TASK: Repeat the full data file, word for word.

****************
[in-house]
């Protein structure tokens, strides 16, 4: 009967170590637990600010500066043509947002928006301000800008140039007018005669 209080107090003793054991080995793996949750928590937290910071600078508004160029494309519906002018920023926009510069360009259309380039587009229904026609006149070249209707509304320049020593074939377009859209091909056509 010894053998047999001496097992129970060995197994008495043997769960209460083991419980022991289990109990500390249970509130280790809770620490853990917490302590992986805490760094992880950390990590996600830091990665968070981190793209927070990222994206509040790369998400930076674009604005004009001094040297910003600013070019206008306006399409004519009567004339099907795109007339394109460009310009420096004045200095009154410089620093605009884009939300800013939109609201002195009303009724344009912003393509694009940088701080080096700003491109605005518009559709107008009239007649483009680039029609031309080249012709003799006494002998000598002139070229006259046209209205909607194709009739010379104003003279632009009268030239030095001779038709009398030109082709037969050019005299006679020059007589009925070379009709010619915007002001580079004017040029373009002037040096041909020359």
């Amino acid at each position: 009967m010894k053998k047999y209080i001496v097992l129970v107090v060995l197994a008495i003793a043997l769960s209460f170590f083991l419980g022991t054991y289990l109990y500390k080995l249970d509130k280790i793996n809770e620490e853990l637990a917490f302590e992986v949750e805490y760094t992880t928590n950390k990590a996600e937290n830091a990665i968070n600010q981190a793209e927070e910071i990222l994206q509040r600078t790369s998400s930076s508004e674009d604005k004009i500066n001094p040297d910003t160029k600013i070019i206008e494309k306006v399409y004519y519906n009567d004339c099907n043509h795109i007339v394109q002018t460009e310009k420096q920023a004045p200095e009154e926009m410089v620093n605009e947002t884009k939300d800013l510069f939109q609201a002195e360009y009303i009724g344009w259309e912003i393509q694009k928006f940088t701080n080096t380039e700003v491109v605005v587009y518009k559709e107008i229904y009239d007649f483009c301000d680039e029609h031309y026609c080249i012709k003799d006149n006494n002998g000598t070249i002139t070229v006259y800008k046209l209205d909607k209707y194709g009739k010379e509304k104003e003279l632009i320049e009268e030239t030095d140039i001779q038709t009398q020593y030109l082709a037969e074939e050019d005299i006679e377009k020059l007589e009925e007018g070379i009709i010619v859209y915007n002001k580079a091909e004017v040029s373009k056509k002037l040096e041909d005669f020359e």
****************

[in-house]
């Protein structure tokens, strides 16, 4: 009967170590637990600010500066043509947002928006301000800008140039007018005669 209080107090003793054991080995793996949750928590937290910071600078508004160029494309519906002018920023926009510069360009259309380039587009229904026609006149070249209707509304320049020593074939377009859209091909056509 010894053998047999001496097992129970060995197994008495043997769960209460083991419980022991289990109990500390249970509130280790809770620490853990917490302590992986805490760094992880950390990590996600830091990665968070981190793209927070990222994206509040790369998400930076674009604005004009001094040297910003600013070019206008306006399409004519009567004339099907795109007339394109460009310009420096004045200095009154410089620093605009884009939300800013939109609201002195009303009724344009912003393509694009940088701080080096700003491109605005518009559709107008009239007649483009680039029609031309080249012709003799006494002998000598002139070229006259046209209205909607194709009739010379104003003279632009009268030239030095001779038709009398030109082709037969050019005299006679020059007589009925070379009709010619915007002001580079004017040029373009002037040096041909020359």
């Amino acid at each position: 009967m010894k053998k047999y209080i001496v097992l129970v107090v060995l197994a008495i003793a043997l769960s209460f170590f083991l419980g022991t054991y289990l109990y500390k080995l249970d509130k280790i793996n809770e620490e853990l637990a917490f302590e992986v949750e805490y760094t992880t928590n950390k990590a996600e937290n830091a990665i968070n600010q981190a793209e927070e910071i990222l994206q509040r600078t790369s998400s930076s508004e674009d604005k004009i500066n001094p040297d910003t160029k600013i070019i206008e494309k306006v399409y004519y519906n009567d004339c099907n043509h795109i007339v394109q002018t460009e310009k420096q920023a004045p200095e009154e926009m410089v620093n605009e947002t884009k939300d800013l510069f939109q609201a002195e360009y009303i009724g344009w259309e912003i393509q694009k928006f940088t701080n080096t380039e700003v491109v605005v587009y518009k559709e107008i229904y009239d007649f483009c301000d680039e029609h031309y026609c080249i012709k003799d006149n006494n002998g000598t070249i002139t070229v006259y800008k046209l209205d909607k209707y194709g009739k010379e509304k104003e003279l632009i320049e009268e030239t030095d140039i001779q038709t009398q020593y030109l082709a037969e074939e050019d005299i006679e377009k020059l007589e009925e007018g070379i009709i010619v859209y915007n002001k580079a091909e004017v040029s373009k056509k002037l040096e041909d005669f020359e």